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Review: 'The Book of Unknown Americans' just another teenage romance

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‘The Book of Unknown Americans'

Author: Cristina Henriquez

Publisher: Alfred A. Knopf, 285 pages, $24.95

'American Coyotes' Series

Traveling by Jeep, boat and foot, Tribune-Review investigative reporter Carl Prine and photojournalist Justin Merriman covered nearly 2,000 miles over two months along the border with Mexico to report on coyotes — the human traffickers who bring illegal immigrants into the United States. Most are Americans working for money and/or drugs. This series reports how their operations have a major impact on life for residents and the environment along the border — and beyond.

By Gregg Barrios
Saturday, Aug. 9, 2014, 2:27 p.m.
 

A dilapidated cinder-block apartment complex surrounded by a chain-link fence is the setting for Cristina Henriquez's second novel, “The Book of Unknown Americans.” What at first appears to be a no man's land is actually Delaware. Welcome to the United States, where every whistle stop has an immigrant story to tell.

The novel opens as the Riveras, a newly arrived Mexican family — Arturo, Alma and teenage daughter Maribel — are settling in. They made the journey north after Maribel suffered a brain injury. Mexican doctors saved her life, but the family left a successful construction business so she can attend special-education classes here.

Alma tells their story in the first person but never adequately explains why special-education services readily available in Mexico weren't a better option.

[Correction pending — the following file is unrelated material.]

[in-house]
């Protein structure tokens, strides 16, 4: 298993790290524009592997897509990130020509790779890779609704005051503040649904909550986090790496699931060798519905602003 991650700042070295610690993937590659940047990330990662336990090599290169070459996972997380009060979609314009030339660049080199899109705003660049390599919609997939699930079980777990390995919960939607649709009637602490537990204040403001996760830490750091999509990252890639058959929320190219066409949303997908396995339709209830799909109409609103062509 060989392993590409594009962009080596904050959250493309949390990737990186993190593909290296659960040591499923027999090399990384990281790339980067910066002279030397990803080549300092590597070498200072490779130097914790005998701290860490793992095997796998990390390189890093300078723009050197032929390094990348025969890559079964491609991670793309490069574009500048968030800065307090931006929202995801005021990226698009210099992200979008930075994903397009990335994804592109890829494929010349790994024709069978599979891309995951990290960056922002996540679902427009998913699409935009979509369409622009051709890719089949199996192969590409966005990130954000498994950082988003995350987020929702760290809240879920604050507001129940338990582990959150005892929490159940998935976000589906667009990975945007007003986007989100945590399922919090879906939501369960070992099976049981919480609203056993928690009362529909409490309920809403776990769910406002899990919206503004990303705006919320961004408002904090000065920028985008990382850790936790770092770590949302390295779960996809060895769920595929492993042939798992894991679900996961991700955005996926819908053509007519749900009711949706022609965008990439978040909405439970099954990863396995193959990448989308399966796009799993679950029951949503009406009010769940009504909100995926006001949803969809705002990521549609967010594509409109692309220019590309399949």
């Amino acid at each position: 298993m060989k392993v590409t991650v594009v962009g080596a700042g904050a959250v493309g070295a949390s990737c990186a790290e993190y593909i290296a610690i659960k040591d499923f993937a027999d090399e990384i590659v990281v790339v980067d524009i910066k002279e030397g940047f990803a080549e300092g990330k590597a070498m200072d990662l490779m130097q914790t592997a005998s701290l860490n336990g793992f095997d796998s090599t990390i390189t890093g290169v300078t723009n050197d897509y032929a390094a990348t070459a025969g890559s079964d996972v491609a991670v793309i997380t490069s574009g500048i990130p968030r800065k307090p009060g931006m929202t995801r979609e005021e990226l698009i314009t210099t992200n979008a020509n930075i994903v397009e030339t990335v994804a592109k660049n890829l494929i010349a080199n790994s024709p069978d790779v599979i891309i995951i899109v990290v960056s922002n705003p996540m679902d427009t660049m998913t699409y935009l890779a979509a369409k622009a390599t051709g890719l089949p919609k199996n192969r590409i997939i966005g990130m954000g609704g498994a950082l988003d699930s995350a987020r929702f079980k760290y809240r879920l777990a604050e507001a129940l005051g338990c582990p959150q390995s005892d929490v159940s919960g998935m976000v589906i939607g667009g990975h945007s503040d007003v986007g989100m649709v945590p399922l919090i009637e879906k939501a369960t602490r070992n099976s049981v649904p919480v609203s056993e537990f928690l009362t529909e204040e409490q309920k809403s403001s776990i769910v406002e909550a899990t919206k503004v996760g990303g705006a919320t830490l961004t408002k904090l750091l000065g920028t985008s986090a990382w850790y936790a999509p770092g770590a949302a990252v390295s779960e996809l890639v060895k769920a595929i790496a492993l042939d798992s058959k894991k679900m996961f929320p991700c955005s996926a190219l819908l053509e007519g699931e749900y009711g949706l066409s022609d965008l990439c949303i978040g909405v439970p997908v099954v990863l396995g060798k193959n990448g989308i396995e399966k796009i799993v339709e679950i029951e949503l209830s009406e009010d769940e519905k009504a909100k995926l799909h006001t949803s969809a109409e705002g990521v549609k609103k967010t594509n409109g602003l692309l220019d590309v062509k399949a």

The Toro family — Rafael, Celia and son Mayor — left their native Panama after the 1989 U.S. invasion and are now naturalized citizens. Mayor, who narrates his family's story, has mixed emotions about their move to the States.

After 15 years here, the Toros still live in the same apartment. Rafael has barely advanced from busboy to line cook at a roadside diner on the brink of closing.

When teenage Mayor becomes smitten with Maribel, their story takes center stage. Both families forbid Mayor from seeing fragile Maribel. In an act of bravado, he “steals away” Maribel from her special-education classes to prove his love. But Maribel isn't given a first-person voice, so we never fully comprehend her situation or her reactions.

Later, when Arturo stands to lose his job and visa, Alma is quick to defend their place in the immigration food chain: “We're not like the rest of them. ... The ones they talk about.”

Readers expecting to find the faces and voices of unaccompanied children crossing our borders or the DREAM Act minors brought here by undocumented parents might look elsewhere.

Gregg Barrios is a staff writer for Newsday.

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